alexa Aviation-related injury morbidity and mortality: data from U.S. health information systems.
General Science

General Science

Journal of Ergonomics

Author(s): Baker SP, Brady JE, Shanahan DF, Li G

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Abstract INTRODUCTION: Information about injuries sustained by survivors of airplane crashes is scant, although some information is available on fatal aviation-related injuries. Objectives of this study were to explore the patterns of aviation-related injuries admitted to U.S. hospitals and relate them to aviation deaths in the same period. METHODS: The Healthcare Cost and Utilization Project (HCUP) Nationwide Inpatient Sample (NIS) contains information for approximately 20\% of all hospital admissions in the United States each year. We identified patients in the HCUP NIS who were hospitalized during 2000-2005 for aviation-related injuries based on the International Classification of Diseases, 9th Revision, codes E840-E844. Injury patterns were also examined in relation to information from multiple-cause-of-death public-use data files 2000-2005. RESULTS: Nationally, an estimated 6080 patients in 6 yr, or 1013 admissions annually (95\% confidence interval 894-1133), were hospitalized for aviation-related injuries, based on 1246 patients in the sample. The average hospital stay was 6.3 d and 2\% died in hospital. Occupants of non-commercial aircraft accounted for 32\% of patients, parachutists for 29\%; occupants of commercial aircraft and of unpowered aircraft each constituted 11\%. Lower-limb fracture was the most common injury in each category, constituting 27\% of the total, followed by head injury (11\%), open wound (10\%), upper extremity fracture, and internal injury (9\%). Among fatalities, head injury (38\%) was most prominent. An average of 753 deaths occurred annually; for each death there were 1.3 hospitalizations. CONCLUSIONS: Aviation-related injuries result in approximately 1000 hospitalizations each year in the United States, with an in-hospital mortality rate of 2\%. The most common injury sustained by aviation crash survivors is lower-limb fracture.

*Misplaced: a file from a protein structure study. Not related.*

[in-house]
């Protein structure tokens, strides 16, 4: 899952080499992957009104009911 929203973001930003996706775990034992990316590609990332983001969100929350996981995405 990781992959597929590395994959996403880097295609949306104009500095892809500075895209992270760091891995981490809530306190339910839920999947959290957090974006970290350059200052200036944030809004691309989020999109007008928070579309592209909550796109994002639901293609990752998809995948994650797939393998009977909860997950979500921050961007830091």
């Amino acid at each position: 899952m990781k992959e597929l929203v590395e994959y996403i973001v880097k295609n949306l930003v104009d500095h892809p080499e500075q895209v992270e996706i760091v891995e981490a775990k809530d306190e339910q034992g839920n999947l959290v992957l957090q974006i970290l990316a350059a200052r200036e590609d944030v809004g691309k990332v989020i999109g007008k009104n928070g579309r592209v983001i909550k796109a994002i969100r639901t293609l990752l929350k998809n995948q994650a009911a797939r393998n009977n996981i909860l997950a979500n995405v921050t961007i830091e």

This article was published in Aviat Space Environ Med and referenced in Journal of Ergonomics

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